Our eyes these days are focused on two focal points, Athens and Brussels. Almost like a ping-pong match, waiting for the decisive point, we focus first on one side then on the other hand, ignoring all the rest around. Since no one talks about it, news “does not exist”; but from the 1st of July in Spain – amid general indifference – one of the most repressive laws of the entire European system became real, a law which in some way is even more rigid of the ones of the Franco period: the so-called “ley mordaza”, literally “gag law”.
Approved only by the votes of the Popular Party, it uses the lever of the fine to stifle any possibility of freedom of expression. Fines up to 30,000 euro if you protest in front of an institutional site, if you make a picture of a policeman in action, if a demonstration is not stopped whe you are irdered to, if you prevent an eviction. 30,000 euro more if you do not cooperate with the police to identify the demonstrators. Ok to preventive raids and to the establishment of “black list” of dissidents. There is even an obligation to leave the first free row in the shows, to give way to the policemen to position themselves if and when they want and eventually stop the demonstration. Finally, the burden of proof: to activate the procedures just the testimony of the police is sufficient, and the citizen must to prove his or her innocence.
But no one talks about it, distracted as we are by the euro and the ECB. And you do not notice how the world is changing, how nationalisms are back as protagonists in the political life of the various countries, of how the walls are being erected again.
It is not just a matter of consensus that Le Pen or Salvini are obtaining, or of the votes that the same Tsipras won by beating the key of patriotism; what we are facing is far more complex.
England has pulled up barriers to protect the Channel, France has put the police in defense of the rocks of Ventimiglia, Hungary has disavowed Europe and decided to build a wall that will not only be placed along the border with Serbia; with the total length of 175 kilometers (height 4 meters) it will inevitably lead also to cover part of the border with Romania, with all due respect to Schengen.
In fact, Hungary does not violate any regulation or convention with this measure. Budapest in fact noted that in the rest there are examples of similar initiatives on the border between Greece and Turkey or Spain. And right here the Guardia Civil has used the means riot against a group of immigrants trying to reach it by swimming from Morocco: fifteen dead.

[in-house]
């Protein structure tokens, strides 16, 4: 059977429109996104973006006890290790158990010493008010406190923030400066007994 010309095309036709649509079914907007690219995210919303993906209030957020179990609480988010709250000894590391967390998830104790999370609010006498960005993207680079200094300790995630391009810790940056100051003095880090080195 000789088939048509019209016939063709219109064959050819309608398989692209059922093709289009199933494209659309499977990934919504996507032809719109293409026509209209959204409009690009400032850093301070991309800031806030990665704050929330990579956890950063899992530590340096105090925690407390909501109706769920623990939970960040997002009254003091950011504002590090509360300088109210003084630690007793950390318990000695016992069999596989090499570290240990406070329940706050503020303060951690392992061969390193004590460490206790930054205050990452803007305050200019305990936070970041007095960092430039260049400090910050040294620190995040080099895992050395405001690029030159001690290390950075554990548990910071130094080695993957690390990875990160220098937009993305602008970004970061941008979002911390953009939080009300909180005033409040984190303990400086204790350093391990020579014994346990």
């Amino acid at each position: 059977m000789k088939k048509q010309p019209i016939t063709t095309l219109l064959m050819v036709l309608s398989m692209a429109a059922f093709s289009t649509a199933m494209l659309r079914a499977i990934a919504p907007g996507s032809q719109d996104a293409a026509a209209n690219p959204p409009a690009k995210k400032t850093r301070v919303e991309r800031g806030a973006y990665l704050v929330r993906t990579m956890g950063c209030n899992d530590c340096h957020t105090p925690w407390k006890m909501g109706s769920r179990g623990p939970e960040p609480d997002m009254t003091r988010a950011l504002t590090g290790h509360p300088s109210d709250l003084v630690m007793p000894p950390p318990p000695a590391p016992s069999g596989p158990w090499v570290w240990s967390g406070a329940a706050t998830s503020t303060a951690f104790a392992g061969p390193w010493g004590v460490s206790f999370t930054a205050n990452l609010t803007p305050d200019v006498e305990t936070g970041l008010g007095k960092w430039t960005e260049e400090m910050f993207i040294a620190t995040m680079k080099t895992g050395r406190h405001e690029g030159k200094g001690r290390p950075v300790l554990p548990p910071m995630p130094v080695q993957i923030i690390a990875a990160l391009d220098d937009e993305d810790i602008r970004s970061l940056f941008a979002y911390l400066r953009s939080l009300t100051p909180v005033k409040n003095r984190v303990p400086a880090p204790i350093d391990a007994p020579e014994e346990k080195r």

Everyone erects his own wall, then, and as often happens, the reality is far away from the principles enshrined in the Treaties.
But let’s go back to the principles of law that nobody mentions: anyone caught drinking alcohol in the street will be punished with a fine up to 600 Euros. It is forbidden to make calls to protests on Twitter, Facebook and Instagram. To get a sense of paranoia that inspires it – writes the Spanish journalist Miguel Mora – this law punishes in the same way “the manufacture or trade of weapons” and “events or meetings not communicated.”
All this is happening about ten years after the global economic crisis, triggered in 2007 by the collapse of subprime mortgages in America, a long-term loan that the bank gives to people with low incomes and / or insecure. The crisis, initially only financial became economic. Impossible not to recall the great crisis of ’29, where the deep social inequalities created an unstable economy. Thry stopped exports,the trade was frozen, unemployment became a tangible status. In the international political lives nationalisms were accentuated.
This is what is happening today, more or less with the same timing. Of course, the cultural and economic conditions do not allow to assume current war as a viable solution, and therefore it is improper to hazard a guess that there is a new Hitler around the corner. But also to assume a referendum to say no to Merkel until just a month ago was deemed only science fiction …
Translation provided by Maria Rosaria Mastropaolo